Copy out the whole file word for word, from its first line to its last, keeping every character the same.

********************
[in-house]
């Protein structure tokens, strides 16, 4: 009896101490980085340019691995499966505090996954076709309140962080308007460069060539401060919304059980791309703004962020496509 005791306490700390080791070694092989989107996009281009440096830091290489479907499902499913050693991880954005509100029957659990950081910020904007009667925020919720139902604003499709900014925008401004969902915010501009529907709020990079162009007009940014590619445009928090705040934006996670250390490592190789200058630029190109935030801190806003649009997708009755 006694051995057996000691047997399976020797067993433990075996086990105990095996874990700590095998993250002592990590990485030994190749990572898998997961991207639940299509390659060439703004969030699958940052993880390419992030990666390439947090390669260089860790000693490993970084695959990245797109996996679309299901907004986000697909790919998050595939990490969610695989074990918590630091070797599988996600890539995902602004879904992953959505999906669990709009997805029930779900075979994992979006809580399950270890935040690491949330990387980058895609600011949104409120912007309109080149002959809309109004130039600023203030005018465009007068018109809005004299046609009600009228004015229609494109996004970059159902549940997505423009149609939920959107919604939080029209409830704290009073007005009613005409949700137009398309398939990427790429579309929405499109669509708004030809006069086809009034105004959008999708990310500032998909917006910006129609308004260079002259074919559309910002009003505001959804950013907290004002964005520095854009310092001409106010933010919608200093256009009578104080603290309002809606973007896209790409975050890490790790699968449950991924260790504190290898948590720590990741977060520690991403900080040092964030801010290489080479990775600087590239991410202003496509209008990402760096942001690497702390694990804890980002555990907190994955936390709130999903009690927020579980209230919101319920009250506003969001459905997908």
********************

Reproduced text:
[in-house]
């Protein structure tokens, strides 16, 4: 009896101490980085340019691995499966505090996954076709309140962080308007460069060539401060919304059980791309703004962020496509 005791306490700390080791070694092989989107996009281009440096830091290489479907499902499913050693991880954005509100029957659990950081910020904007009667925020919720139902604003499709900014925008401004969902915010501009529907709020990079162009007009940014590619445009928090705040934006996670250390490592190789200058630029190109935030801190806003649009997708009755 006694051995057996000691047997399976020797067993433990075996086990105990095996874990700590095998993250002592990590990485030994190749990572898998997961991207639940299509390659060439703004969030699958940052993880390419992030990666390439947090390669260089860790000693490993970084695959990245797109996996679309299901907004986000697909790919998050595939990490969610695989074990918590630091070797599988996600890539995902602004879904992953959505999906669990709009997805029930779900075979994992979006809580399950270890935040690491949330990387980058895609600011949104409120912007309109080149002959809309109004130039600023203030005018465009007068018109809005004299046609009600009228004015229609494109996004970059159902549940997505423009149609939920959107919604939080029209409830704290009073007005009613005409949700137009398309398939990427790429579309929405499109669509708004030809006069086809009034105004959008999708990310500032998909917006910006129609308004260079002259074919559309910002009003505001959804950013907290004002964005520095854009310092001409106010933010919608200093256009009578104080603290309002809606973007896209790409975050890490790790699968449950991924260790504190290898948590720590990741977060520690991403900080040092964030801010290489080479990775600087590239991410202003496509209008990402760096942001690497702390694990804890980002555990907190994955936390709130999903009690927020579980209230919101319920009250506003969001459905997908």